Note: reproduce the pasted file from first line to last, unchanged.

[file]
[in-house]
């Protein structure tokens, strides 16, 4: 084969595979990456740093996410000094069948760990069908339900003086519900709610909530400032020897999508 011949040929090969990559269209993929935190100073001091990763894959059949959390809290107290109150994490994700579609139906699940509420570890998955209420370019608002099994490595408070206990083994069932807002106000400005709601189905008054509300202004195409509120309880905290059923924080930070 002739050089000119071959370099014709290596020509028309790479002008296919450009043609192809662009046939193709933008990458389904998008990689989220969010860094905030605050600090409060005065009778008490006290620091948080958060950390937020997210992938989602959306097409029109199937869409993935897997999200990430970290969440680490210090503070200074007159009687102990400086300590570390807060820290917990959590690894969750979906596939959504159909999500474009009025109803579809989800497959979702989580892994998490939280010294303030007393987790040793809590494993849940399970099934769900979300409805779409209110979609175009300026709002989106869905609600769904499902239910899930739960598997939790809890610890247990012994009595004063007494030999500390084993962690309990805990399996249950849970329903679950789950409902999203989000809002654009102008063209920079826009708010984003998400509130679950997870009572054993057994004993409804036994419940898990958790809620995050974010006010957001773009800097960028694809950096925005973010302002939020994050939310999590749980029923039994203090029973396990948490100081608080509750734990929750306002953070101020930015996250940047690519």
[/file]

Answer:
[in-house]
């Protein structure tokens, strides 16, 4: 084969595979990456740093996410000094069948760990069908339900003086519900709610909530400032020897999508 011949040929090969990559269209993929935190100073001091990763894959059949959390809290107290109150994490994700579609139906699940509420570890998955209420370019608002099994490595408070206990083994069932807002106000400005709601189905008054509300202004195409509120309880905290059923924080930070 002739050089000119071959370099014709290596020509028309790479002008296919450009043609192809662009046939193709933008990458389904998008990689989220969010860094905030605050600090409060005065009778008490006290620091948080958060950390937020997210992938989602959306097409029109199937869409993935897997999200990430970290969440680490210090503070200074007159009687102990400086300590570390807060820290917990959590690894969750979906596939959504159909999500474009009025109803579809989800497959979702989580892994998490939280010294303030007393987790040793809590494993849940399970099934769900979300409805779409209110979609175009300026709002989106869905609600769904499902239910899930739960598997939790809890610890247990012994009595004063007494030999500390084993962690309990805990399996249950849970329903679950789950409902999203989000809002654009102008063209920079826009708010984003998400509130679950997870009572054993057994004993409804036994419940898990958790809620995050974010006010957001773009800097960028694809950096925005973010302002939020994050939310999590749980029923039994203090029973396990948490100081608080509750734990929750306002953070101020930015996250940047690519």